Q: Will my concentration in library school limit my job prospects?

Q: Will my concentration in library school limit my job prospects?

This answer is provided by our guest author, Rachel Kuhn Stinehelfer.

Q: I recently started library school and I am required to pick a specific track, or focus, within the program: cataloging, reference, information technology,  school librarianship, archives, or law librarianship. For the last year, I have worked in a government law library where I shelve and update  the collection as well as provide some reference assistance to patrons.  I love my job – especially the reference part.  Originally, I entered library school  thinking I would focus on reference. Now, after having finished one term of library school, I’m wondering if concentrating on reference will pigeonhole me  into being qualified for only reference positions when I finish my degree.  Since I’m getting reference experience in my job, should I still plan on making  it my academic focus?  Reference is my favorite, but should I pick something else to be more well-rounded in the job search?  If I concentrate on reference,  will I ever have any business applying for a job in cataloging, for example? Thank you for your wisdom and insight!

RKS: From reading your letter it sounds like you really love reference and law librarianship, so I think the question comes down to – would you want to be a  cataloger?  If you love reference, you should focus on reference. I doubt you would want to apply for a cataloging job if you are really a public services  person as those are two very different positions.  That being said, I think that cataloging is fundamental to understanding library catalogs and metadata so be sure to explore many of the courses available to you. Having work experience and an academic focus in a specific area, rather than being a  jack-of-all-trades, will make you a stronger candidate.

SM: I agree with everything Rachel said. Don’t worry about being pigeonholed before you’ve even started applying for positions. Do what you love, focus on what interests you, and get as much experience as possible. Potential employers will be more impressed with your experience and skills than your concentration in library school (trust me). One of the benefits of working (in a library) during library school, is discovering what you like to do and what  kind of role you would like to pursue after you get your degree. After you’ve worked for a while, you just might feel like you want to change roles, or look for something different — many people do! — and it might not be as difficult as you imagine.  Check out this article that Tiffany and I wrote to address questions and concerns similar to yours:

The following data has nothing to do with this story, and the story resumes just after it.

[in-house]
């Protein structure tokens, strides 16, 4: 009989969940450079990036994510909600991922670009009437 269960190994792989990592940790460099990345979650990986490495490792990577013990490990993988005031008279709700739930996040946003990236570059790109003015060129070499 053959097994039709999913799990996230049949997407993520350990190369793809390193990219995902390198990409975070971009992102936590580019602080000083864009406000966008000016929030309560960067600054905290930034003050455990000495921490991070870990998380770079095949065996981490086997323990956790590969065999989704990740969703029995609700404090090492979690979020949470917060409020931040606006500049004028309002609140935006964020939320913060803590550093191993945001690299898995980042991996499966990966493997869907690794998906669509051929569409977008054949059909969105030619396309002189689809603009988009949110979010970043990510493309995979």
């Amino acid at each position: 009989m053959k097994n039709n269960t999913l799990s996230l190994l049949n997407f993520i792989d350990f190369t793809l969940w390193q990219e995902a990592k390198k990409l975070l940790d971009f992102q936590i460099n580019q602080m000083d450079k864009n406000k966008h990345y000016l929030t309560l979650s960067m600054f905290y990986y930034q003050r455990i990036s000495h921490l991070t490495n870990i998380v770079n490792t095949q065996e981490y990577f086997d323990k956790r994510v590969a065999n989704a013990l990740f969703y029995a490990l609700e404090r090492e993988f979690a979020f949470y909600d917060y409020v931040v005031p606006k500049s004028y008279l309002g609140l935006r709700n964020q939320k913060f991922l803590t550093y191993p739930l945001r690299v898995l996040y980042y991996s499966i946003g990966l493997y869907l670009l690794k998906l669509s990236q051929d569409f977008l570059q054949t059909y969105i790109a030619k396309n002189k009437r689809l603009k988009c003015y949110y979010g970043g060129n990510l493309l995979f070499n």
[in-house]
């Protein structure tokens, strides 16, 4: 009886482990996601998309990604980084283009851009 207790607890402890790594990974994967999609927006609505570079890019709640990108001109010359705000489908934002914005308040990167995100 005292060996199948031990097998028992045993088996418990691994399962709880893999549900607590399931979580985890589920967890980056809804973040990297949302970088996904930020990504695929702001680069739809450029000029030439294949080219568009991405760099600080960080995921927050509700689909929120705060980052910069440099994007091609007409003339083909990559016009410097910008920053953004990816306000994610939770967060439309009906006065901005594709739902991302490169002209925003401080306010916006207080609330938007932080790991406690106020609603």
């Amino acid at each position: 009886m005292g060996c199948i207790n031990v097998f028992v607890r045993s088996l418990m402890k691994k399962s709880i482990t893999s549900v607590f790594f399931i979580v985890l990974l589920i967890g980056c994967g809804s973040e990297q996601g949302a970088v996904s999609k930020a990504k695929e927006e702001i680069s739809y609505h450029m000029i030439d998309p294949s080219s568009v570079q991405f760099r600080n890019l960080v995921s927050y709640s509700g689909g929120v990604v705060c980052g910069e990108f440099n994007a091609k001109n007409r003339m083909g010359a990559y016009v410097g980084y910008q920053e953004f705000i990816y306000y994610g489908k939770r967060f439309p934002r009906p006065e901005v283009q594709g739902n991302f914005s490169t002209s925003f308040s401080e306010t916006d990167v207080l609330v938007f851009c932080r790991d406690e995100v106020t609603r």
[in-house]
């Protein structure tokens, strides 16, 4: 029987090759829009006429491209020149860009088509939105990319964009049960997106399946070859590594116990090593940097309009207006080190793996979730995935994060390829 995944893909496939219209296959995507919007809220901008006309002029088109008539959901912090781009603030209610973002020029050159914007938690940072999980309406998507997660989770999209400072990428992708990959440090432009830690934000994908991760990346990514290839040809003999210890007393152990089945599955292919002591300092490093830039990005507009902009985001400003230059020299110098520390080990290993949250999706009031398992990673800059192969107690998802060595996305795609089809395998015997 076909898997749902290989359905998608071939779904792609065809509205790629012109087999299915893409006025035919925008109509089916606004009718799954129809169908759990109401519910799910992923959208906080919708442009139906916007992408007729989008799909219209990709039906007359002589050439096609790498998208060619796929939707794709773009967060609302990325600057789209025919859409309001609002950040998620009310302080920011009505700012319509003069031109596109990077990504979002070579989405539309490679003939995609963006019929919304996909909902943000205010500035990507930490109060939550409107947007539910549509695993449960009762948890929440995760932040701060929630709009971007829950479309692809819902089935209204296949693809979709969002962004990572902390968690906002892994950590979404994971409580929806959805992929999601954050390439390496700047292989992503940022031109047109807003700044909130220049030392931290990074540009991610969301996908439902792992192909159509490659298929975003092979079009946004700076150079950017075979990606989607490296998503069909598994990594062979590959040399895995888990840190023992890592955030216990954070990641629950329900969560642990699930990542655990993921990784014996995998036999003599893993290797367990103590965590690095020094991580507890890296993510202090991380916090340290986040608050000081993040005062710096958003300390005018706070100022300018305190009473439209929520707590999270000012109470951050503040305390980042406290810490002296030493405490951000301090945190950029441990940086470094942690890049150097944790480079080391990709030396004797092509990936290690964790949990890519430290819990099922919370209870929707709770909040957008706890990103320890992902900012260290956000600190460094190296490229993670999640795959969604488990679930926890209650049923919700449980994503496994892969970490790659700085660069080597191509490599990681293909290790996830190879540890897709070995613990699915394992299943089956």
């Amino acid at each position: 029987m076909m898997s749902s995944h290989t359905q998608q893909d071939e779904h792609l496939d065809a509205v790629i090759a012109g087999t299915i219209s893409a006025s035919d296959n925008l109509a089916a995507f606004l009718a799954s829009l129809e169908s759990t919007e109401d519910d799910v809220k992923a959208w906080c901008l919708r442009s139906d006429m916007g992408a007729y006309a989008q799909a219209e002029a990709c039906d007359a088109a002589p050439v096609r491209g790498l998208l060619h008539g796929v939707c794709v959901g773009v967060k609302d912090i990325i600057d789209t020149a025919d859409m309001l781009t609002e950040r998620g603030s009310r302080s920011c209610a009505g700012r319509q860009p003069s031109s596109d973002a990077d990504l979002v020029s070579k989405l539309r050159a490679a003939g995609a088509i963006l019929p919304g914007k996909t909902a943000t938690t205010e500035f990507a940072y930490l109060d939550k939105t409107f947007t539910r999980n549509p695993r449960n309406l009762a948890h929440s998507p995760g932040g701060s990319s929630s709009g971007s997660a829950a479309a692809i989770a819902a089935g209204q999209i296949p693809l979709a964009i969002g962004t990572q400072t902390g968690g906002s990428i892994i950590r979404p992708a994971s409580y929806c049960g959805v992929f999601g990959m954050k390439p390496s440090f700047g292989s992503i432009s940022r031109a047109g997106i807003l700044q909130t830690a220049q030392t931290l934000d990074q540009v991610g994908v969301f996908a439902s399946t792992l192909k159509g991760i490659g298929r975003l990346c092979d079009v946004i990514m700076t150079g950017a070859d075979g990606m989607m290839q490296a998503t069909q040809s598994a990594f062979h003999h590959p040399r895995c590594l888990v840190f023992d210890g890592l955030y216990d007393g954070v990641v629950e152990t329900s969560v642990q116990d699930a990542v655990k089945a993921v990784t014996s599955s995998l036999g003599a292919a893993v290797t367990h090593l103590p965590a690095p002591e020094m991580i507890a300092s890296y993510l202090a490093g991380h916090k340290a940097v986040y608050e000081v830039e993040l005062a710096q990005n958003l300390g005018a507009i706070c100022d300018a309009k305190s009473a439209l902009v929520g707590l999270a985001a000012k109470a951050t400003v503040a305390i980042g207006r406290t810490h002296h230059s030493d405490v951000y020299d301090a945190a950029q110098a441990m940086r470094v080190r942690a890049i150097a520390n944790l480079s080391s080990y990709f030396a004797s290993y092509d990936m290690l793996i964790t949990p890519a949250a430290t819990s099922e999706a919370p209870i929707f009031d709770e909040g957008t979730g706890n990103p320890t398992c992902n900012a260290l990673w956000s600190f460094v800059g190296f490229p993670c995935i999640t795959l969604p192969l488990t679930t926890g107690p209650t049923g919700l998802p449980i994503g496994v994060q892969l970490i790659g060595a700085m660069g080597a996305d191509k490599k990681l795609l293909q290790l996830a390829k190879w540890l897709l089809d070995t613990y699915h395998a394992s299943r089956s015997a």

How do I get there from here? Changing jobs, changing roles, changing institutions
by Susanne Markgren and Tiffany Allen
C&RL News, December 2004, Vol. 65, No. 11

Q: How can I avoid being pigeonholed?

Q: How can I avoid being pigeonholed?

Q: I am an MLIS student with one class left before graduation. My school is new and still undergoing the accreditation process, so I want to wait until we are accredited before I finish. I have a good job in a library, so I can afford to do this for a little while, but I want to “spend my time wisely.” I would like to pursue another master’s degree to open up more opportunities for me in a research library, but I don’t want to pigeonhole myself into one subject area. I have an undergraduate degree in Physics and a Doctorate of Chiropractic (I’m a career-changer), so I have a strong background in physical and biological sciences. However, I don’t want to work on a hard-core science degree, because I don’t think my brain could take it. Help!

SM: You have an interesting, and enviable, dilemma. How nice to be able to pursue an additional degree while working and getting much- needed experience at a job you like. Since you have a significant academic background in the sciences, I can understand your concern about being pigeonholed by potential employers. However, I think you are underestimating the power of work experience.